KUALA LUMPUR, Oct 15 — Malaysia is at a tipping point in the fight against the climate and biodiversity crises, as it steps up efforts and commitments to transition to a low-carbon, climate-resilient economy, Finance Minister Datuk Seri Tengku Zafrul Abdul Aziz said.
He said this entails a gradual and complete transformation of the country’s economic and financial systems, as well as sectors relating to its food, water and energy, as well as primary commodities, in a way that is sustainable, inclusive, just and fair.
To further reduce greenhouse emissons (GHG), he said the government has emphasised green investments, complemented by the progress since the signing of the Paris Agreement, namely increasing the unconditional Nationally Determined Contributions (NDC) to reduce GHG emissions to 45 per cent from 35 per cent previously,” he said.
Tengku Zafrul said this in a virtual conference titled ‘Road to Glasgow and Kunming: Combating Climate Change and Biodiversity Loss in Malaysia’ today organised by WWF-Malaysia and the European Union (EU) Delegation to Malaysia.
Tengku Zafrul said Malaysia has joined the Coalition of Finance Ministers for Climate Action (CFMCA) and benefitted from various workstreams undertaken by the coalition.
“And thirdly, we have committed to the Helsinki Principles in promoting national climate action through fiscal policy and the use of public finance, which have been endorsed by the CFMCA,” he said.
Meanwhile, Tengku Zafrul said his ministry has also aligned green agenda initiatives in Budget 2021 with Sustainable Development Goals (SDGs) and will carry on with the exercise in the upcoming Budget 2022 which will focus on recovery, resilience and reform.
Besides, the five-year plan of the 12th Malaysia Plan (12MP) also incorporated initiatives that will lead to a low-carbon, climate-resilient economy based on clean, green and resilient development.
Among the main measures include focus on further developing Malaysia’s circular economy, greater emphasis on green growth, and a shift toward building sustainable cities.
The government will also continue to work on pricing the country’s emissions, and reducing reliance on hydrocarbons while retaining at least 50 per cent forest cover.
“The 12MP has outlined Malaysia’s path to net zero emissions. This includes achieving carbon neutrality by 2050 and phasing out coal-powered energy generation.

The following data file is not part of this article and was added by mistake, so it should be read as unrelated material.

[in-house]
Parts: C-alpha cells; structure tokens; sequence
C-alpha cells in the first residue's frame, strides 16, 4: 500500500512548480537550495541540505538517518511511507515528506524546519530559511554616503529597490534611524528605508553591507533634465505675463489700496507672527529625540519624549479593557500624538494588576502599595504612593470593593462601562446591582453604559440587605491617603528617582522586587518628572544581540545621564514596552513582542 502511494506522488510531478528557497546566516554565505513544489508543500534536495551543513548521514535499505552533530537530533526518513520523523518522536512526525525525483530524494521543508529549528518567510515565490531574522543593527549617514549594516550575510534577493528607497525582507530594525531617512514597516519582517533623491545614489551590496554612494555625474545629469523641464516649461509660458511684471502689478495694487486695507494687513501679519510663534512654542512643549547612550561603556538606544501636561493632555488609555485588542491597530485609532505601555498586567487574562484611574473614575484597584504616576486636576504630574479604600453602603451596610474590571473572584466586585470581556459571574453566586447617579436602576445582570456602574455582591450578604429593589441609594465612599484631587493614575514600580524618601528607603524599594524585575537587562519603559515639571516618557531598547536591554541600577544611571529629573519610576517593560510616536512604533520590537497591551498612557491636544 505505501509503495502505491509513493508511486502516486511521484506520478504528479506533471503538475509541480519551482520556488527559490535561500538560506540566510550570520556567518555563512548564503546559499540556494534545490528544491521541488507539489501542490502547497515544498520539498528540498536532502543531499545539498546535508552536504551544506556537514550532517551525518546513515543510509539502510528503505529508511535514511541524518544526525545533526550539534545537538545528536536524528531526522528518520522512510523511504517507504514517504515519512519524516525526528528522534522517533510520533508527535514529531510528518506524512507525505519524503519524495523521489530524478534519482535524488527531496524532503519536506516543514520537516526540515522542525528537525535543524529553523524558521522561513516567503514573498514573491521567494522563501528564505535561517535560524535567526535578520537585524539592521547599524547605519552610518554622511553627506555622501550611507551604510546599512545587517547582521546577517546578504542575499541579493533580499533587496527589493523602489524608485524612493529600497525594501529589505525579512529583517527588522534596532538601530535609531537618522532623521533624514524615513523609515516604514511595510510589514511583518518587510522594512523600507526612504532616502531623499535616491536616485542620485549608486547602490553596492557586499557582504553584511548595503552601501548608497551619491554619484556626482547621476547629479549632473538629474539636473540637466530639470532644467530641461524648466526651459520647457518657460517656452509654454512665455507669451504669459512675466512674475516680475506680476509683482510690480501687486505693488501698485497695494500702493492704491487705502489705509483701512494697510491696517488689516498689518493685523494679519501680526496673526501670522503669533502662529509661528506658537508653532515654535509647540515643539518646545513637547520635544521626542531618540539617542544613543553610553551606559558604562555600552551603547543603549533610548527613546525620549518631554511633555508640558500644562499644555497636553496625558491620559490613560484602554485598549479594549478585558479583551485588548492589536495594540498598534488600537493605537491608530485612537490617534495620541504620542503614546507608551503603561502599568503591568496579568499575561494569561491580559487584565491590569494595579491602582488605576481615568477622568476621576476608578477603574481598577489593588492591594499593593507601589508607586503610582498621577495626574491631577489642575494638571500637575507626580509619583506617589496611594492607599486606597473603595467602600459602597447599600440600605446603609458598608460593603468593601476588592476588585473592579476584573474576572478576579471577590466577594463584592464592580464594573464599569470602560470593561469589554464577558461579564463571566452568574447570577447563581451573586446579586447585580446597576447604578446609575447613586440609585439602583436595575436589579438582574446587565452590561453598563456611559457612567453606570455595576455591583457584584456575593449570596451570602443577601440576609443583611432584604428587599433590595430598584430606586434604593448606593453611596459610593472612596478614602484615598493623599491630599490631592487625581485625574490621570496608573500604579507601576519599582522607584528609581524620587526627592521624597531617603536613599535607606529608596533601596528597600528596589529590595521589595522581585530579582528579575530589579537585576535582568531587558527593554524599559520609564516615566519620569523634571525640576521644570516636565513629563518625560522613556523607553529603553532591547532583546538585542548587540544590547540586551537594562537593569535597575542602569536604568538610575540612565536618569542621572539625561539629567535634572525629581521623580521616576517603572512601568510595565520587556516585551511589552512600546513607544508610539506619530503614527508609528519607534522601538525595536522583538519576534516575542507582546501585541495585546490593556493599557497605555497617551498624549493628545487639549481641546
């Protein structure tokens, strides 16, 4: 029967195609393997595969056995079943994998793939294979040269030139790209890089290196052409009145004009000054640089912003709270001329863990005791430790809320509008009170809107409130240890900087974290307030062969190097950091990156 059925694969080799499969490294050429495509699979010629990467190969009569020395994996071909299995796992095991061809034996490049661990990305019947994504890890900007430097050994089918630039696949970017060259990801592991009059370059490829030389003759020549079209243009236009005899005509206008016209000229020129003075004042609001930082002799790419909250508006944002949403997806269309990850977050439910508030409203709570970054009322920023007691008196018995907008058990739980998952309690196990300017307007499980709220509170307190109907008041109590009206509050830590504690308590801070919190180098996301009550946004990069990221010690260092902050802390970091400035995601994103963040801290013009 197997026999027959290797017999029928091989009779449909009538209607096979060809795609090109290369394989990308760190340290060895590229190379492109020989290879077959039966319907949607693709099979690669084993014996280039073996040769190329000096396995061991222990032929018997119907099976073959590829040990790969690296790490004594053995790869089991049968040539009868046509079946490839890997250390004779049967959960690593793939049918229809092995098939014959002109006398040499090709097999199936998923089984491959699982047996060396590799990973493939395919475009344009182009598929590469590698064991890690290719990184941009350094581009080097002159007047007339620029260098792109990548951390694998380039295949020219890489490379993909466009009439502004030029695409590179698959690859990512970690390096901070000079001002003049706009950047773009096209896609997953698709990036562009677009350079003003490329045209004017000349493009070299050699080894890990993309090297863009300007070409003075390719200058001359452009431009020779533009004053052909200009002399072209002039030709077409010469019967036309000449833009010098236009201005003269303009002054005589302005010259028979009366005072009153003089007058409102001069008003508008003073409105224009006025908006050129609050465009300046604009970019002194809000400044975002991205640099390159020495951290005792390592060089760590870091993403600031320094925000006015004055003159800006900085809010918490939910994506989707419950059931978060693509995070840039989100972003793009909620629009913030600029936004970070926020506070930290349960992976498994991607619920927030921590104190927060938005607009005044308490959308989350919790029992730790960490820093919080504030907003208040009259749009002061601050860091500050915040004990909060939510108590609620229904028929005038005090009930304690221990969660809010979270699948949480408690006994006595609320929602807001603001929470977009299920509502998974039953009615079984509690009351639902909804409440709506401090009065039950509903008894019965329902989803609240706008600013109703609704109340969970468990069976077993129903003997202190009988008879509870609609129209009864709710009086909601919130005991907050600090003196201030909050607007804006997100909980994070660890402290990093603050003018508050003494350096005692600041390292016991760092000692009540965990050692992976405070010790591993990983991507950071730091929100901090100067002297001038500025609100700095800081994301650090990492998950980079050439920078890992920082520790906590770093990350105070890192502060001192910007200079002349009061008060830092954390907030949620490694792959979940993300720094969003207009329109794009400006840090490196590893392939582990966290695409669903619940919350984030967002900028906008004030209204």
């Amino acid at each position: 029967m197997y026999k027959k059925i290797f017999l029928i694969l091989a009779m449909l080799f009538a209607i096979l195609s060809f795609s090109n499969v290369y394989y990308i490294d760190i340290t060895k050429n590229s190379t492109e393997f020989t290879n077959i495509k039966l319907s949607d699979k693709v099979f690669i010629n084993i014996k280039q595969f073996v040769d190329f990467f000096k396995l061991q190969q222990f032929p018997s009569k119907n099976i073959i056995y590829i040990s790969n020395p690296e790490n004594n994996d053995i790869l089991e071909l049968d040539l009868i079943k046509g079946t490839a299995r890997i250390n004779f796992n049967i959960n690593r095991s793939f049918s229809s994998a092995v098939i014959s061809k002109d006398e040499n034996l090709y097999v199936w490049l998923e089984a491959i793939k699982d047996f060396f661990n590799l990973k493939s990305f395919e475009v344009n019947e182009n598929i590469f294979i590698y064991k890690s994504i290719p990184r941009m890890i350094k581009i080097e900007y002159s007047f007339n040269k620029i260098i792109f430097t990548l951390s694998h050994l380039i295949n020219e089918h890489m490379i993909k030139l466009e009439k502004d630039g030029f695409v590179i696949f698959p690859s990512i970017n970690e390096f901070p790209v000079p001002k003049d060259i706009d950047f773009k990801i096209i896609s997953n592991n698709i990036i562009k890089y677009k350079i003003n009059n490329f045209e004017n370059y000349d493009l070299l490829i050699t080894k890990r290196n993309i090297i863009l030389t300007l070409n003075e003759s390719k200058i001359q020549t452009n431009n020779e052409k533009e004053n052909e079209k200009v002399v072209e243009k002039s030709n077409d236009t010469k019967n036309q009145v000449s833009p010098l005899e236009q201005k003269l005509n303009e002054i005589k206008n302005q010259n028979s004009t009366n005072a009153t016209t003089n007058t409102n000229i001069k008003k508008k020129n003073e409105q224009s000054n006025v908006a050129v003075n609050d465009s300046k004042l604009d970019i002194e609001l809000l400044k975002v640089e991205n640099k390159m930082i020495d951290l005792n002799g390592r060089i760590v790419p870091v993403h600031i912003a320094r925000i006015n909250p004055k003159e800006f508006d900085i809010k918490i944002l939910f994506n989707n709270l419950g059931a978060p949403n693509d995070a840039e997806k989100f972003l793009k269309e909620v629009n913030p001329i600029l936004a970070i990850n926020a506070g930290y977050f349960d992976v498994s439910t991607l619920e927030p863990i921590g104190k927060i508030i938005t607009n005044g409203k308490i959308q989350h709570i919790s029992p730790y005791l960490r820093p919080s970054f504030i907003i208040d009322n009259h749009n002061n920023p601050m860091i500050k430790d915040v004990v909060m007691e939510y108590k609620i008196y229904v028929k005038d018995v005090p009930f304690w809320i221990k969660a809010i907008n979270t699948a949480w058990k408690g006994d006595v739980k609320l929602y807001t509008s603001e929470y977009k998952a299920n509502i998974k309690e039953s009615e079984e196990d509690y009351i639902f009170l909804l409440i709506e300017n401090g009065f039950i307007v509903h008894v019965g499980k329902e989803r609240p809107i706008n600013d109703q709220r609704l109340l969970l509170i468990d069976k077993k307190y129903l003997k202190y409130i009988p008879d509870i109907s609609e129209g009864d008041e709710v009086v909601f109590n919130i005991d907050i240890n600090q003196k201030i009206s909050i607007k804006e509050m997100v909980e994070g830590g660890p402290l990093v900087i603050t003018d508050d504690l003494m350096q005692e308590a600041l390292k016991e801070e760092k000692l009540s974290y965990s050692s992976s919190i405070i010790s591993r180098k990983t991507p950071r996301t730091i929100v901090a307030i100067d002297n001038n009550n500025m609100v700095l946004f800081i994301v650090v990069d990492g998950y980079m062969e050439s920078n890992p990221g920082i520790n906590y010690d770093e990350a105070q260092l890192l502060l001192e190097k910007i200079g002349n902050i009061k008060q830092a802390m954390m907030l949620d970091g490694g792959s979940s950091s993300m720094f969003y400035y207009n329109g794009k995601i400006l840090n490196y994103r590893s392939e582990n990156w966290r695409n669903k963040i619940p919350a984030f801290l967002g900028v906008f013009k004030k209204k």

“All of this sends strong policy signals to the business community about the country’s approach to combating climate change,” Tengku Zafrul said.
With Malaysia considered as one of the world’s top biodiversity-rich countries, he said the 12MP has emphasised on protecting natural capital in order to stabilise the Malayan tiger population, and prevent biodiversity loss.
“The goal is to protect 20 per cent of land area, while also providing conservation financing through programmes such as Ecological Fiscal Transfer (EFT) and Payment for Ecosystem Services (PES),” he said.
Meanwhile, in an effort to ensure an equitable and rapid transition to a low-carbon economy, collaboration with many sectors have achieved a milestone which include the establishment of the Joint Committee on Climate Change (or JC3).
“Through this platform, the Central Bank of Malaysia, Securities Commission and the industry are taking active steps in ensuring transparency of climate-related financial risks,” Tengku Zafrul said.
He said the government has also encouraged the banking sector to be part of the United Nations (UN) Principles for Responsible Banking, and the NetZero Banking Alliance, and urged sovereign wealth funds and institutional investors to join the Net-Zero Asset Owners Alliance in order to reduce portfolio emissions.
“Overall, all of these efforts will pave the way for Malaysia to develop a more comprehensive sustainable finance industry, and at the same time, complement the government’s efforts to achieving the SDGs,” he added. — Bernama